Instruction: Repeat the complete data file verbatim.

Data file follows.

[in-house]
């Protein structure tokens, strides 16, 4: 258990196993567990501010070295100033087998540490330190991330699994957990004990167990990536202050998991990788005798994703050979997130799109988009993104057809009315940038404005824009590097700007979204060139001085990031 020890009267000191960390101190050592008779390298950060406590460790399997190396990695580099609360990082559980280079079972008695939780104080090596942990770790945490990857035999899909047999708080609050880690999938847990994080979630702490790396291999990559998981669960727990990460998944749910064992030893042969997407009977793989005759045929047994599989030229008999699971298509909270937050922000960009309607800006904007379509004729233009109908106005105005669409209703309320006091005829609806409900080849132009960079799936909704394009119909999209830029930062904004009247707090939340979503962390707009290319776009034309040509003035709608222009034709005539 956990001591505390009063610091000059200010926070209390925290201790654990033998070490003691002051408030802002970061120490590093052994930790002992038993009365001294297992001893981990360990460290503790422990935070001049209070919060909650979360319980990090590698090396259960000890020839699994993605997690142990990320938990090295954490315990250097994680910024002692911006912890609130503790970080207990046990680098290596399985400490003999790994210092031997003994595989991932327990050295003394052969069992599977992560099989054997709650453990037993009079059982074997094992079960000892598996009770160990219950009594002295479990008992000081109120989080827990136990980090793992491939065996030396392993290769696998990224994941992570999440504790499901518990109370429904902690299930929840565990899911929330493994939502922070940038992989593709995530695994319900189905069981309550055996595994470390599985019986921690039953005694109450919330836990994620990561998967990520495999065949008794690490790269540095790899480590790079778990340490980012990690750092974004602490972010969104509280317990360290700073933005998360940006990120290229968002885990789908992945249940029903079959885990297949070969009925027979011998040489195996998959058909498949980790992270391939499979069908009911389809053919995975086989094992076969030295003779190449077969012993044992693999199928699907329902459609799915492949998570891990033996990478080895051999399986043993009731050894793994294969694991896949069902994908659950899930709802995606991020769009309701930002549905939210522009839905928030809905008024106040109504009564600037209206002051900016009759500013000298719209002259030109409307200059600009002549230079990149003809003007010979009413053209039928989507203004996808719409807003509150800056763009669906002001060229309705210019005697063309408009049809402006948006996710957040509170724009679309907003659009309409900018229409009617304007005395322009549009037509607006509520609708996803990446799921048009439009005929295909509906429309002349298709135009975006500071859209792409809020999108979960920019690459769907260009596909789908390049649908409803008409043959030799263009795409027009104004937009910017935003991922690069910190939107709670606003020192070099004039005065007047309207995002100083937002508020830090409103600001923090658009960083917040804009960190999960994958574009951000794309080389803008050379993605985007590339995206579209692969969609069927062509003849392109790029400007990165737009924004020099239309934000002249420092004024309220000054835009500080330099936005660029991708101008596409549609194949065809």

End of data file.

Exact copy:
[in-house]
């Protein structure tokens, strides 16, 4: 258990196993567990501010070295100033087998540490330190991330699994957990004990167990990536202050998991990788005798994703050979997130799109988009993104057809009315940038404005824009590097700007979204060139001085990031 020890009267000191960390101190050592008779390298950060406590460790399997190396990695580099609360990082559980280079079972008695939780104080090596942990770790945490990857035999899909047999708080609050880690999938847990994080979630702490790396291999990559998981669960727990990460998944749910064992030893042969997407009977793989005759045929047994599989030229008999699971298509909270937050922000960009309607800006904007379509004729233009109908106005105005669409209703309320006091005829609806409900080849132009960079799936909704394009119909999209830029930062904004009247707090939340979503962390707009290319776009034309040509003035709608222009034709005539 956990001591505390009063610091000059200010926070209390925290201790654990033998070490003691002051408030802002970061120490590093052994930790002992038993009365001294297992001893981990360990460290503790422990935070001049209070919060909650979360319980990090590698090396259960000890020839699994993605997690142990990320938990090295954490315990250097994680910024002692911006912890609130503790970080207990046990680098290596399985400490003999790994210092031997003994595989991932327990050295003394052969069992599977992560099989054997709650453990037993009079059982074997094992079960000892598996009770160990219950009594002295479990008992000081109120989080827990136990980090793992491939065996030396392993290769696998990224994941992570999440504790499901518990109370429904902690299930929840565990899911929330493994939502922070940038992989593709995530695994319900189905069981309550055996595994470390599985019986921690039953005694109450919330836990994620990561998967990520495999065949008794690490790269540095790899480590790079778990340490980012990690750092974004602490972010969104509280317990360290700073933005998360940006990120290229968002885990789908992945249940029903079959885990297949070969009925027979011998040489195996998959058909498949980790992270391939499979069908009911389809053919995975086989094992076969030295003779190449077969012993044992693999199928699907329902459609799915492949998570891990033996990478080895051999399986043993009731050894793994294969694991896949069902994908659950899930709802995606991020769009309701930002549905939210522009839905928030809905008024106040109504009564600037209206002051900016009759500013000298719209002259030109409307200059600009002549230079990149003809003007010979009413053209039928989507203004996808719409807003509150800056763009669906002001060229309705210019005697063309408009049809402006948006996710957040509170724009679309907003659009309409900018229409009617304007005395322009549009037509607006509520609708996803990446799921048009439009005929295909509906429309002349298709135009975006500071859209792409809020999108979960920019690459769907260009596909789908390049649908409803008409043959030799263009795409027009104004937009910017935003991922690069910190939107709670606003020192070099004039005065007047309207995002100083937002508020830090409103600001923090658009960083917040804009960190999960994958574009951000794309080389803008050379993605985007590339995206579209692969969609069927062509003849392109790029400007990165737009924004020099239309934000002249420092004024309220000054835009500080330099936005660029991708101008596409549609194949065809």